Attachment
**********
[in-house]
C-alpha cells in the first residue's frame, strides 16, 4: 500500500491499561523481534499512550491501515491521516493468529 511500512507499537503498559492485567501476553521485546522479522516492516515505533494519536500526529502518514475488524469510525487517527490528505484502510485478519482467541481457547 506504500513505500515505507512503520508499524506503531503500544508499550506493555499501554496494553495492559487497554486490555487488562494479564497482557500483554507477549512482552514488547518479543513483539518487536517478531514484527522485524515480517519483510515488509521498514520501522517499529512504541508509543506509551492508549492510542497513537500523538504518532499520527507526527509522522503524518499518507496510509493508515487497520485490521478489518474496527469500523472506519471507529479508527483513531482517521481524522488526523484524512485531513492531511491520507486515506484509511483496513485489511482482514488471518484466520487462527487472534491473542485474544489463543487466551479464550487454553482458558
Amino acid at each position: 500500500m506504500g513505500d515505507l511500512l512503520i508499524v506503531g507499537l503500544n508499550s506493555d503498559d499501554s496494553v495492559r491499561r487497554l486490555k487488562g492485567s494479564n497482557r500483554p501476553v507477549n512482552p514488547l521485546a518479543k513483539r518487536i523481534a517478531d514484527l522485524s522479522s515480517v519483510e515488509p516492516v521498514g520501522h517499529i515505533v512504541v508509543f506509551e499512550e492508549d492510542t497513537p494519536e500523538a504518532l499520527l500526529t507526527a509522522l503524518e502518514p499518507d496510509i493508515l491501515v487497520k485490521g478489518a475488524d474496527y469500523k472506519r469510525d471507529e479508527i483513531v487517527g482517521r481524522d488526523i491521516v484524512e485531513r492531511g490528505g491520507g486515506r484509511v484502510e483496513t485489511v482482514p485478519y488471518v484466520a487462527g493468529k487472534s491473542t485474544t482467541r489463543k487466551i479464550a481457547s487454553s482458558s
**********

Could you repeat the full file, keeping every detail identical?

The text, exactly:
[in-house]
C-alpha cells in the first residue's frame, strides 16, 4: 500500500491499561523481534499512550491501515491521516493468529 511500512507499537503498559492485567501476553521485546522479522516492516515505533494519536500526529502518514475488524469510525487517527490528505484502510485478519482467541481457547 506504500513505500515505507512503520508499524506503531503500544508499550506493555499501554496494553495492559487497554486490555487488562494479564497482557500483554507477549512482552514488547518479543513483539518487536517478531514484527522485524515480517519483510515488509521498514520501522517499529512504541508509543506509551492508549492510542497513537500523538504518532499520527507526527509522522503524518499518507496510509493508515487497520485490521478489518474496527469500523472506519471507529479508527483513531482517521481524522488526523484524512485531513492531511491520507486515506484509511483496513485489511482482514488471518484466520487462527487472534491473542485474544489463543487466551479464550487454553482458558
Amino acid at each position: 500500500m506504500g513505500d515505507l511500512l512503520i508499524v506503531g507499537l503500544n508499550s506493555d503498559d499501554s496494553v495492559r491499561r487497554l486490555k487488562g492485567s494479564n497482557r500483554p501476553v507477549n512482552p514488547l521485546a518479543k513483539r518487536i523481534a517478531d514484527l522485524s522479522s515480517v519483510e515488509p516492516v521498514g520501522h517499529i515505533v512504541v508509543f506509551e499512550e492508549d492510542t497513537p494519536e500523538a504518532l499520527l500526529t507526527a509522522l503524518e502518514p499518507d496510509i493508515l491501515v487497520k485490521g478489518a475488524d474496527y469500523k472506519r469510525d471507529e479508527i483513531v487517527g482517521r481524522d488526523i491521516v484524512e485531513r492531511g490528505g491520507g486515506r484509511v484502510e483496513t485489511v482482514p485478519y488471518v484466520a487462527g493468529k487472534s491473542t485474544t482467541r489463543k487466551i479464550a481457547s487454553s482458558s